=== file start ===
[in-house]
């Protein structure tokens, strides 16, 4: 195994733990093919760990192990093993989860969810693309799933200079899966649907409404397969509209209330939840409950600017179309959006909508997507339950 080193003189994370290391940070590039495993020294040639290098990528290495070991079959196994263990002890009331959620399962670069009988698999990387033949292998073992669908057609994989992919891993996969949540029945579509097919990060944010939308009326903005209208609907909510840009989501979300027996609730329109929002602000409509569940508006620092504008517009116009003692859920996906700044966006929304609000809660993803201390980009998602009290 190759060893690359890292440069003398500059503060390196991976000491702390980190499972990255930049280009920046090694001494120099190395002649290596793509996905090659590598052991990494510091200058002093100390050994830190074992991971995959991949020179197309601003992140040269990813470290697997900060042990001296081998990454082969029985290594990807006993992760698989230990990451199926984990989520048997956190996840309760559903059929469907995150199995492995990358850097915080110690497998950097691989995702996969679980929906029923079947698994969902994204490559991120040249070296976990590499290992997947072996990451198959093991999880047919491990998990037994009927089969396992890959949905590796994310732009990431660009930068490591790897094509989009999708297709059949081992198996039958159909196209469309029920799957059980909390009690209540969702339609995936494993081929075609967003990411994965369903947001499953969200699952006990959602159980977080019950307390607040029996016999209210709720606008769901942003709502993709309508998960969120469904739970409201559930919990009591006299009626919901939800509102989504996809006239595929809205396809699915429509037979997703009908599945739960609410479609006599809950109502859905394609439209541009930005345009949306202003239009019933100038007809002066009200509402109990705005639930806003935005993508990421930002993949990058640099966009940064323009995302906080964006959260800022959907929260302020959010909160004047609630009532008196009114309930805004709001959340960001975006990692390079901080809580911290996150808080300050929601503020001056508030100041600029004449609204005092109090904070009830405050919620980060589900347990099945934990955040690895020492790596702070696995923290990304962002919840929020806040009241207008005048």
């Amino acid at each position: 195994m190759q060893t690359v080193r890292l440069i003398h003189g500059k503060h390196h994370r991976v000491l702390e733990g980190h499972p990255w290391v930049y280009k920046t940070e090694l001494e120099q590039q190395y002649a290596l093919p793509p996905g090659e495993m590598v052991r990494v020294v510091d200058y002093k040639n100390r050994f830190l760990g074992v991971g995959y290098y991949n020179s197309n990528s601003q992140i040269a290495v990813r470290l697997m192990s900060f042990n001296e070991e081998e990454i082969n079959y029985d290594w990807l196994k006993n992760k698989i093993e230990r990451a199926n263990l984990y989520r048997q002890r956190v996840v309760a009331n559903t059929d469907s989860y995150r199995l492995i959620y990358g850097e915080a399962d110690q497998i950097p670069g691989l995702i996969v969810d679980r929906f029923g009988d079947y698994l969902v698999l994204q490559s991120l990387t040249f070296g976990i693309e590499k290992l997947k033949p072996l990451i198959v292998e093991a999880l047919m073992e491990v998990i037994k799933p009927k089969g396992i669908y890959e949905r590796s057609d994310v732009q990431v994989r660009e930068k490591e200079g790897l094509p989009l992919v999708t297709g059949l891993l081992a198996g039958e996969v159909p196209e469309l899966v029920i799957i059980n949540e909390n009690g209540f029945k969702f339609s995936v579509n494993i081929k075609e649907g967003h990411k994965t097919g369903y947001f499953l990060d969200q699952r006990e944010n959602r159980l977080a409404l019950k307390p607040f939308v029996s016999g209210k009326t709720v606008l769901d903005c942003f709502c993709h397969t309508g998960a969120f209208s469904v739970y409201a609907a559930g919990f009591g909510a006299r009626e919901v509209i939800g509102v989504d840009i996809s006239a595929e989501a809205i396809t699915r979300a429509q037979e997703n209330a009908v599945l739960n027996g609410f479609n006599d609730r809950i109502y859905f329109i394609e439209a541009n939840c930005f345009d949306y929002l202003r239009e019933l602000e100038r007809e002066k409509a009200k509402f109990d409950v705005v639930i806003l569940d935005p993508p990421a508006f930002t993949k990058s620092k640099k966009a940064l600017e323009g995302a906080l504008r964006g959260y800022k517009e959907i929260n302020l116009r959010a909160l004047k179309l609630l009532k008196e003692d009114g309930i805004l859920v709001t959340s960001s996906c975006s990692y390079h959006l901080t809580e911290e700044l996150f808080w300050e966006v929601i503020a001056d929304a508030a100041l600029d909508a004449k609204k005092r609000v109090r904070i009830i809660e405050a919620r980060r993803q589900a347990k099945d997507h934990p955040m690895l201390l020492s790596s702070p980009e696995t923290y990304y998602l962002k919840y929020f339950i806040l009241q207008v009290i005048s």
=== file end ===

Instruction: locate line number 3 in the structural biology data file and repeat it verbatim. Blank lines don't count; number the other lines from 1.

């Amino acid at each position: 195994m190759q060893t690359v080193r890292l440069i003398h003189g500059k503060h390196h994370r991976v000491l702390e733990g980190h499972p990255w290391v930049y280009k920046t940070e090694l001494e120099q590039q190395y002649a290596l093919p793509p996905g090659e495993m590598v052991r990494v020294v510091d200058y002093k040639n100390r050994f830190l760990g074992v991971g995959y290098y991949n020179s197309n990528s601003q992140i040269a290495v990813r470290l697997m192990s900060f042990n001296e070991e081998e990454i082969n079959y029985d290594w990807l196994k006993n992760k698989i093993e230990r990451a199926n263990l984990y989520r048997q002890r956190v996840v309760a009331n559903t059929d469907s989860y995150r199995l492995i959620y990358g850097e915080a399962d110690q497998i950097p670069g691989l995702i996969v969810d679980r929906f029923g009988d079947y698994l969902v698999l994204q490559s991120l990387t040249f070296g976990i693309e590499k290992l997947k033949p072996l990451i198959v292998e093991a999880l047919m073992e491990v998990i037994k799933p009927k089969g396992i669908y890959e949905r590796s057609d994310v732009q990431v994989r660009e930068k490591e200079g790897l094509p989009l992919v999708t297709g059949l891993l081992a198996g039958e996969v159909p196209e469309l899966v029920i799957i059980n949540e909390n009690g209540f029945k969702f339609s995936v579509n494993i081929k075609e649907g967003h990411k994965t097919g369903y947001f499953l990060d969200q699952r006990e944010n959602r159980l977080a409404l019950k307390p607040f939308v029996s016999g209210k009326t709720v606008l769901d903005c942003f709502c993709h397969t309508g998960a969120f209208s469904v739970y409201a609907a559930g919990f009591g909510a006299r009626e919901v509209i939800g509102v989504d840009i996809s006239a595929e989501a809205i396809t699915r979300a429509q037979e997703n209330a009908v599945l739960n027996g609410f479609n006599d609730r809950i109502y859905f329109i394609e439209a541009n939840c930005f345009d949306y929002l202003r239009e019933l602000e100038r007809e002066k409509a009200k509402f109990d409950v705005v639930i806003l569940d935005p993508p990421a508006f930002t993949k990058s620092k640099k966009a940064l600017e323009g995302a906080l504008r964006g959260y800022k517009e959907i929260n302020l116009r959010a909160l004047k179309l609630l009532k008196e003692d009114g309930i805004l859920v709001t959340s960001s996906c975006s990692y390079h959006l901080t809580e911290e700044l996150f808080w300050e966006v929601i503020a001056d929304a508030a100041l600029d909508a004449k609204k005092r609000v109090r904070i009830i809660e405050a919620r980060r993803q589900a347990k099945d997507h934990p955040m690895l201390l020492s790596s702070p980009e696995t923290y990304y998602l962002k919840y929020f339950i806040l009241q207008v009290i005048s």